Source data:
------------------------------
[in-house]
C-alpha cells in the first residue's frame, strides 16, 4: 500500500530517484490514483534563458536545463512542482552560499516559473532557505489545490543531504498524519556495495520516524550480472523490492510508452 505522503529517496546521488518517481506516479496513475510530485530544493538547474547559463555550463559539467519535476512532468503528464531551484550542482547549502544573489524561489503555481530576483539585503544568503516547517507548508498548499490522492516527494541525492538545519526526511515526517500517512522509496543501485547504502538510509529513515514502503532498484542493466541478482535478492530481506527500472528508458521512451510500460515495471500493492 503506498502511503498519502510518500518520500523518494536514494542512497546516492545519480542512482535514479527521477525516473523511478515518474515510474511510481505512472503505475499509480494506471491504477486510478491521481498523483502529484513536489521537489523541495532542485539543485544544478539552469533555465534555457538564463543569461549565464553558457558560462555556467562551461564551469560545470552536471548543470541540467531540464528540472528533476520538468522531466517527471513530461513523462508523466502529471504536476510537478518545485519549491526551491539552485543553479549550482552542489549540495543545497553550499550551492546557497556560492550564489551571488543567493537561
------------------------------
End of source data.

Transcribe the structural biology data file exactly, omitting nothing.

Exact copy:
[in-house]
C-alpha cells in the first residue's frame, strides 16, 4: 500500500530517484490514483534563458536545463512542482552560499516559473532557505489545490543531504498524519556495495520516524550480472523490492510508452 505522503529517496546521488518517481506516479496513475510530485530544493538547474547559463555550463559539467519535476512532468503528464531551484550542482547549502544573489524561489503555481530576483539585503544568503516547517507548508498548499490522492516527494541525492538545519526526511515526517500517512522509496543501485547504502538510509529513515514502503532498484542493466541478482535478492530481506527500472528508458521512451510500460515495471500493492 503506498502511503498519502510518500518520500523518494536514494542512497546516492545519480542512482535514479527521477525516473523511478515518474515510474511510481505512472503505475499509480494506471491504477486510478491521481498523483502529484513536489521537489523541495532542485539543485544544478539552469533555465534555457538564463543569461549565464553558457558560462555556467562551461564551469560545470552536471548543470541540467531540464528540472528533476520538468522531466517527471513530461513523462508523466502529471504536476510537478518545485519549491526551491539552485543553479549550482552542489549540495543545497553550499550551492546557497556560492550564489551571488543567493537561